STATE COLLEGE, Pa. -- Penn State's legal settlements with Jerry Sandusky's accusers cover alleged abuse dating to 1971, which was 40 years before his arrest, the university said Sunday, providing the first confirmation of the time frame of abuse claims that have led to big payouts.
The disclosure came as Penn State President Eric Barron decried newly revealed allegations that former football coach Joe Paterno was told in 1976 that Sandusky had sexually abused a child and that two assistant coaches witnessed either inappropriate or sexual contact in the late 1980s.
Paterno, who died in 2012, had said the first time he had received a complaint against Sandusky was in 2001.
Barron said the accusations were unsubstantiated, and suggested that the university is being subjected unfairly to what he called rumor and innuendo.
Responding to questions about the president's statement and claims against the school, university spokesman Lawrence Lokman told The Associated Press he could confirm that the earliest year of alleged abuse covered in Penn State's settlements is 1971.
Sandusky graduated from Penn State in 1965 and returned as a full-time defensive coach in 1969.
The university has paid out more than $90 million to settle more than 30 civil claims involving Sandusky, now 72 and serving a lengthy prison sentence for the sexual abuse of 10 children. But few details have been provided on the payouts by either the school or lawyers for those who said they were Sandusky's victims even before the period covered by the criminal investigation.
The allegations about Paterno and the assistant coaches were cited in a ruling last week by Philadelphia Judge Gary Glazer in litigation between an insurance company and Penn State over how much of the settlement costs the school must bear.
The insurers cited an allegation that a boy had told the longtime Penn State football coach in 1976 that he had been molested by Sandusky. The court document also cited statements, from those claiming they had been Sandusky's victims, that two unidentified assistant coaches had said they witnessed inappropriate contact between Sandusky and children in the late 1980s.
Paterno family attorney Wick Sollers told PennLive.com last week there is no evidence to corroborate the new disclosure and that Paterno never covered up Sandusky's actions.
"Through all of this review there has never been any evidence of inappropriate conduct by coach Paterno," Sollers said. "To the contrary, the evidence clearly shows he shared information with his superiors as appropriate."
Barron wrote the university community Sunday that he was "appalled by the rumor, innuendo and rush to judgment" following Glazer's disclosure of some allegations made against Paterno and some of his assistants.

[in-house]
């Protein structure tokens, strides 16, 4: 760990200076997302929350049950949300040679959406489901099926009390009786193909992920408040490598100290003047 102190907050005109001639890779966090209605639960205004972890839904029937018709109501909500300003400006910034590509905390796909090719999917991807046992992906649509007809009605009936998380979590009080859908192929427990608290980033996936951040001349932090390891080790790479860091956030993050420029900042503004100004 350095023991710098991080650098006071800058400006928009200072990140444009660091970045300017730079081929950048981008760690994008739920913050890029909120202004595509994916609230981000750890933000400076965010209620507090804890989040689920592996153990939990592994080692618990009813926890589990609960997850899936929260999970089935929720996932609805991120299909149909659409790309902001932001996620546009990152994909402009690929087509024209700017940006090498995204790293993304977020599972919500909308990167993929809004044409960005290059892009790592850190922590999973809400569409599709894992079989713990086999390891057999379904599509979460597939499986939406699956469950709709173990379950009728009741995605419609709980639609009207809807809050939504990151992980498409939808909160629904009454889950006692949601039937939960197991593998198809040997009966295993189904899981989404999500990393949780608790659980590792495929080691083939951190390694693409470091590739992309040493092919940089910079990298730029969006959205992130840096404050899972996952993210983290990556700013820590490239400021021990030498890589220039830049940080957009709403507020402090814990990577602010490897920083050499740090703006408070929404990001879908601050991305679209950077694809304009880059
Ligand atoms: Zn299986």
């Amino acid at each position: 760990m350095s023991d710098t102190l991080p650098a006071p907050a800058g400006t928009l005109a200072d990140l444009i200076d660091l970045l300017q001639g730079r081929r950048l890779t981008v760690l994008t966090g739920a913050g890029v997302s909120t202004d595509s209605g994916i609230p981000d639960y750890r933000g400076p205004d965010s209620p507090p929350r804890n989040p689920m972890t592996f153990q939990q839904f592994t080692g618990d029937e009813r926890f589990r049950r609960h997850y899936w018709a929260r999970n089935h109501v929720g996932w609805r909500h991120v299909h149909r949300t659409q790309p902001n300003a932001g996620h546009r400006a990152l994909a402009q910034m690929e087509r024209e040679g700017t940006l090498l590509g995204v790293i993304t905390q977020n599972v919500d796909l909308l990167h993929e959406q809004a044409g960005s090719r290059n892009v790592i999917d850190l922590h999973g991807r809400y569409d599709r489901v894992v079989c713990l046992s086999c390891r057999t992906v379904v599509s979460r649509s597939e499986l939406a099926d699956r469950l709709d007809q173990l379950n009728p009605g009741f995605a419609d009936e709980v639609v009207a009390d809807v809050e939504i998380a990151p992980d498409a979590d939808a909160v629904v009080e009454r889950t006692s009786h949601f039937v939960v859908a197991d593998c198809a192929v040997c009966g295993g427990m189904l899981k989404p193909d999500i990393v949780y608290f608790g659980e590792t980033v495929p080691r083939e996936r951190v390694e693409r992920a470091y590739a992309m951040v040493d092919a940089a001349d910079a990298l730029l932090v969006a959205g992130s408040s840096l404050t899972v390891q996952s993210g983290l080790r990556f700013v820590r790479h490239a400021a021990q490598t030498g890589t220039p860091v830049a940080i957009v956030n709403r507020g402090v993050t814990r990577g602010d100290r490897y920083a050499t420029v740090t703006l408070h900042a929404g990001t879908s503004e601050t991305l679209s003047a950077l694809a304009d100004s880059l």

"All too often in our society, people are convicted in the court of public opinion, only to find a different outcome when all the facts are presented," he wrote.
Barron said those allegations, and others raised in some news reports in recent days, are "unsubstantiated and unsupported by any evidence other than a claim by an alleged victim."
"Coach Paterno is not alive to refute them. His family has denied them," Barron said.
Some of the press reports, he said, "should be difficult for any reasonable person to believe."
Barron said few crimes are as heinous as child sex assault, and the university is committed to prevention, treatment and education.
But he said he had "had enough of the continued trial of the institution in various media."
Sue Paterno, who has defended her husband's legacy and said the family had no knowledge of new claims, also called for an end to what she called "this endless process of character assassination by accusation."
Lokman declined to answer questions about what steps the university took to verify abuse claims during the settlement process, or about what it had done to investigate the new allegations that Paterno and members of his coaching staff knew about Sandusky's abuse decades before his 2011 arrest.
The university hired settlement experts Kenneth Feinberg and Michael Rozen to handle the claims. Feinberg declined comment. Rozen did not respond to an email from the AP.
In 2001, Paterno told high-ranking university officials one of his assistant coaches reported seeing Sandusky acting inappropriately with a child in a team shower. In 2011, Paterno told a grand jury he did not know of any other incidents involving Sandusky, who retired from Penn State in 1999.
Paterno was fired following Sandusky's November 2011 arrest and died of lung cancer in January 2012. He was not charged with any crime, and his family is pursuing a lawsuit against the NCAA for commercial disparagement.
Three university officials, including former President Graham Spanier, await trial on criminal charges for their handling of the Sandusky scandal.